Top Five Holiday Children's Books

Maya Reddy ‘17 / Emertainment Monthly Staff Writer
For many, the holidays promise time spent to relax, enjoy oneself, and be with family. This is even truer for children. One of the best ways to spend this free time involves enjoying the entertaining reads for this holiday season. Whether your time involves looking back on books enjoyed as children or looking forward to new generations of Christmas readers, here are a few selections of great holiday children’s books.

1. Twas the Night Before Christmas by Clement Clarke Moore

This story is a classic for a reason. Sure, it was originally a poem, that’s had countless incarnations, but one of its most memorable incarnations is in a picture book illustrated by Charles Santore. This book features beautifully vivid depictions of the classic poem, so much so that the edition is well on its way to becoming a classic itself. Santore keeps the charm and whimsy of the poem and transforms it into a unique visual experience.

2. How the Grinch Stole Christmas by Dr. Seuss

While this well-loved children’s book is technically considered contemporary, How the Grinch Stole Christmas can easily be considered a classic in its own right. Along with it being a poem that’s extremely fun to read aloud, it also is one of the most heartwarming, silly stories about Christmas. The characters are iconic, its numerous adaptations have all been great successes, and its titular lead—the Grinch—holds a spot in every Christmas-lover’s heart.
And while the adaptations of this lovely story may be aplenty, nothing beats the original. This is a story that pushes its reader through a rollercoaster of emotions while still avoiding a certain overt sentimentality with which most Christmas books struggle. While sentimentality can be enjoyed, especially during the holidays, How the Grinch Stole Christmas offers a refreshing look at this time of year.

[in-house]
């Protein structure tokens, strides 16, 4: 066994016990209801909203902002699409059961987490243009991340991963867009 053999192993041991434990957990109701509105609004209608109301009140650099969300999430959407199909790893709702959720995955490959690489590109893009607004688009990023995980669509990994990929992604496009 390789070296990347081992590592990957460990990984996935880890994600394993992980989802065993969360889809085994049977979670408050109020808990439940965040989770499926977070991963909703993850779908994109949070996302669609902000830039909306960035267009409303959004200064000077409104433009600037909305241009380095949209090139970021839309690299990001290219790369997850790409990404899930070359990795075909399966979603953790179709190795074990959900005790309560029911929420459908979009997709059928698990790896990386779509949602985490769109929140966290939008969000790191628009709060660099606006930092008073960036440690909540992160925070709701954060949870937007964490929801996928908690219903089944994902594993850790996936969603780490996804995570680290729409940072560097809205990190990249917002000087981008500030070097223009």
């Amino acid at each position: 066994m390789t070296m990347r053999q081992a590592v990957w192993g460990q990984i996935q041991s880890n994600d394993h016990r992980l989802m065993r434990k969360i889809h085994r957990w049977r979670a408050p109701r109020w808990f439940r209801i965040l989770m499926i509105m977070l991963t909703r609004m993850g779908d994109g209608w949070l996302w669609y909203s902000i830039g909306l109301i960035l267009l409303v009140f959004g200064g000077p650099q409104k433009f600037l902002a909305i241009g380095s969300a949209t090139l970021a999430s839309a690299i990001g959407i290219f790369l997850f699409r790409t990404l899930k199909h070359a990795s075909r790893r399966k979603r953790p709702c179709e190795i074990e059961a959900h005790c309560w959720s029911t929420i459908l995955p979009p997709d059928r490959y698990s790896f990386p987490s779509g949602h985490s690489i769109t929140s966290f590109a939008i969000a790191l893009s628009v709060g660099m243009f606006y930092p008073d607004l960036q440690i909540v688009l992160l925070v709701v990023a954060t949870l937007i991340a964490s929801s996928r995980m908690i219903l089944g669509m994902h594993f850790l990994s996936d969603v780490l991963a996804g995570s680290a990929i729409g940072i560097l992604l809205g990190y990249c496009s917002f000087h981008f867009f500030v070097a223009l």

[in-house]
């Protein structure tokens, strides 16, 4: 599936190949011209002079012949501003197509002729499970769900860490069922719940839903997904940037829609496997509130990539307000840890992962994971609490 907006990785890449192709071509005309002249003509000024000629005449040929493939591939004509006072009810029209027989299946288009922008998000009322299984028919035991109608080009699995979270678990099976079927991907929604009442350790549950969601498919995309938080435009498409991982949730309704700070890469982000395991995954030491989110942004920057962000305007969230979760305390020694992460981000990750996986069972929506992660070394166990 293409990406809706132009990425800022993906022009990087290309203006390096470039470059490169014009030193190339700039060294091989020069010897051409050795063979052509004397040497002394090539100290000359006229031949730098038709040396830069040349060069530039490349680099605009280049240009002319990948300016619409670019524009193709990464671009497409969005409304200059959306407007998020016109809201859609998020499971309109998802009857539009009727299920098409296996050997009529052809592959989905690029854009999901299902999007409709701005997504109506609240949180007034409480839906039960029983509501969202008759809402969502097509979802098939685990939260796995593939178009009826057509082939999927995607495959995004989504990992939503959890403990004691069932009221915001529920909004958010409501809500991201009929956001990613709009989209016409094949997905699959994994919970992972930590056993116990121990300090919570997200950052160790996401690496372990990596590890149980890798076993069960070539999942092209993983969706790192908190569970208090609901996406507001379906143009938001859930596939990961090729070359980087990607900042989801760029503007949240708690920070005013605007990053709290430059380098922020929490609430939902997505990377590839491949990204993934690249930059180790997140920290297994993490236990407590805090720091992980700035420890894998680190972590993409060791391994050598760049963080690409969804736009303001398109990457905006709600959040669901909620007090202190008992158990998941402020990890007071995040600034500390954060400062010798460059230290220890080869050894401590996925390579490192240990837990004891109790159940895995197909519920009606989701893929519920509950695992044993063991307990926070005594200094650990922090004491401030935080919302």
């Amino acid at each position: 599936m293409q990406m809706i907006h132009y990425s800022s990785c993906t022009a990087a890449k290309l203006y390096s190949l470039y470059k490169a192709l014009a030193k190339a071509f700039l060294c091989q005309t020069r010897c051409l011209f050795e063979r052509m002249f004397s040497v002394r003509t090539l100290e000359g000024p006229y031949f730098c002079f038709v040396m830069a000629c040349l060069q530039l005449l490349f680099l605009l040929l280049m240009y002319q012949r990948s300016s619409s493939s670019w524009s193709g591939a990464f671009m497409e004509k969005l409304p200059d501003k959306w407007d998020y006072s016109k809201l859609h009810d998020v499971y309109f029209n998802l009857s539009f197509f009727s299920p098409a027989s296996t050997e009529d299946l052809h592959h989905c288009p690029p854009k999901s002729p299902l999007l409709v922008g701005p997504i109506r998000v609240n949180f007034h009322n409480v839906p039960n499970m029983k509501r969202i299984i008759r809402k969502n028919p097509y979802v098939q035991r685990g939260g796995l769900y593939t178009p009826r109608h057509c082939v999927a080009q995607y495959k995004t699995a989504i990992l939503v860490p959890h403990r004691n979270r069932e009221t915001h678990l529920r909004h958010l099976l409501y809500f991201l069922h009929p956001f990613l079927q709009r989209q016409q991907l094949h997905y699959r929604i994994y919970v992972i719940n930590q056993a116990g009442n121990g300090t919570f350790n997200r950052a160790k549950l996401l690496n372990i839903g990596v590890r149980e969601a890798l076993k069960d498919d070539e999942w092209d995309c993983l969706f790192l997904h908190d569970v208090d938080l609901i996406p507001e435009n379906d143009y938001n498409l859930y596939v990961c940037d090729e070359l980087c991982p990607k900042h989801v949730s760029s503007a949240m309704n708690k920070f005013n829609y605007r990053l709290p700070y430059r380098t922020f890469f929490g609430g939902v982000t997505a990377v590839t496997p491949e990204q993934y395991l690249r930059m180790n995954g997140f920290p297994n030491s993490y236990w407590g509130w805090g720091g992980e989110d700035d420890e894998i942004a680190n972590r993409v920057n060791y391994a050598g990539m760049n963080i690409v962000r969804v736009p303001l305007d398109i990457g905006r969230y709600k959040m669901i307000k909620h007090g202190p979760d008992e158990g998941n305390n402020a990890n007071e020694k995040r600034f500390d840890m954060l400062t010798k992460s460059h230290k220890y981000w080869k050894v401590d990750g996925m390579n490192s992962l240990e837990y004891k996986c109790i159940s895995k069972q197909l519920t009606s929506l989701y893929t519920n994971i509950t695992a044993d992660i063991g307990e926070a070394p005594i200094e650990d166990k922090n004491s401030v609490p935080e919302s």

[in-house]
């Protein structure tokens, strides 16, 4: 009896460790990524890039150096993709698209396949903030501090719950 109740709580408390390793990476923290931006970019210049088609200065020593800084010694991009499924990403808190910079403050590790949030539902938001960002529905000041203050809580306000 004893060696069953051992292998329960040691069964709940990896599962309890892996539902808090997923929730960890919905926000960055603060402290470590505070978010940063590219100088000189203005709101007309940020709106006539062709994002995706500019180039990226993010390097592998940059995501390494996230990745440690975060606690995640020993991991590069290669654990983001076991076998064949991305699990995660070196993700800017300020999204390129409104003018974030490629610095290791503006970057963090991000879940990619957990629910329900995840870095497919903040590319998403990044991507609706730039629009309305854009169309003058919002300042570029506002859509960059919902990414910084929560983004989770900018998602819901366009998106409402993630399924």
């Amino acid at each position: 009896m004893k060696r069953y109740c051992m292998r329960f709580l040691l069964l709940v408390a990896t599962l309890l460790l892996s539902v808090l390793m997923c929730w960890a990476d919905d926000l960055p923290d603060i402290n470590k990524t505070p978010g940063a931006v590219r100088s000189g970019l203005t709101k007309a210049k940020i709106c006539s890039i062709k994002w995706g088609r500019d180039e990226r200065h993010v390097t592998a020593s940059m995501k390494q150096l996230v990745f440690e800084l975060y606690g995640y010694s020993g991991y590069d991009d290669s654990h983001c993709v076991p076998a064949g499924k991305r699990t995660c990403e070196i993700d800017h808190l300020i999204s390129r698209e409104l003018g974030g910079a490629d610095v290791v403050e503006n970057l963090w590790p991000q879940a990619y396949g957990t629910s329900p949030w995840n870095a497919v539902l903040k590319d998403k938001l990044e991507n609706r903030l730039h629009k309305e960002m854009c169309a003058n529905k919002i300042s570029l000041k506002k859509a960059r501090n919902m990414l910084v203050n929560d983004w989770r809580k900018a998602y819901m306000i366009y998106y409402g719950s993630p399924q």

3. The Best Christmas Pageant Ever by Barbara Robinson

The Best Christmas Pageant Ever is another newer book about Christmas that comes in the form of the dreaded chapter book. While it still offers illustrations, the real beauty of this book is in its creative and thoughtful plot. This is also a Christmas book that has religious undertones in it—more than in other well-known Christmas stories—yet it avoids being on the nose with religion. The humor of this story brings older children back to that early excitement for Christmas seen in most of the other books on this list. And much like it’s religious aspects, the moral of the story is very present but not over-the-top.

4. The Polar Express by Chris Van Allsburg

The Polar Express is another classic for most. This story about Santa Clause offers the most vivid and beautiful imagery, all in the simplicity of the want for a silver bell. Beyond that desire comes an adventurous story fulfilling every child’s dream about what the North Pole really is like.  The Polar Express is a staple for any child with an overactive imagination and a love for the whimsical.

5. The Little Match Girl by Hans Christian Anderson

No matter by what medium this story is brought to its audience, The Little Match Girl is often regarded as one of the saddest Christmas stories ever written. That’s because it is one of the saddest Christmas stories ever written. While Christmastime is no longer solely a religious holiday as it once might have, it’s still a time most people spend with their loved ones. It’s a time for celebration and happiness, making it easy to forget about all the bad things happening in the world.
Ignorance is not bliss, as this story makes itself abundantly clear. A little girl slowly freezes to death, all the while, people carry on with their holiday shopping and plans. It makes the reader think about life beyond their own perspective, especially in regards to a time of year that is seen as so full of love. Beyond just the ending of this story, The Little Match Girl perfectly combines the heartbreaking realities of the real world with the hope and happiness that she somehow manages to find as she remembers her grandmother. It’s a tragic-yet-hopeful story that sticks with its readers far after it’s read.
The definition of what the holidays mean may constantly change, but these diverse books offer the chance to define what Christmas and the winter holidays mean for oneself. Whether for a child or an adult, this selection of books offer a unique holiday perspective.

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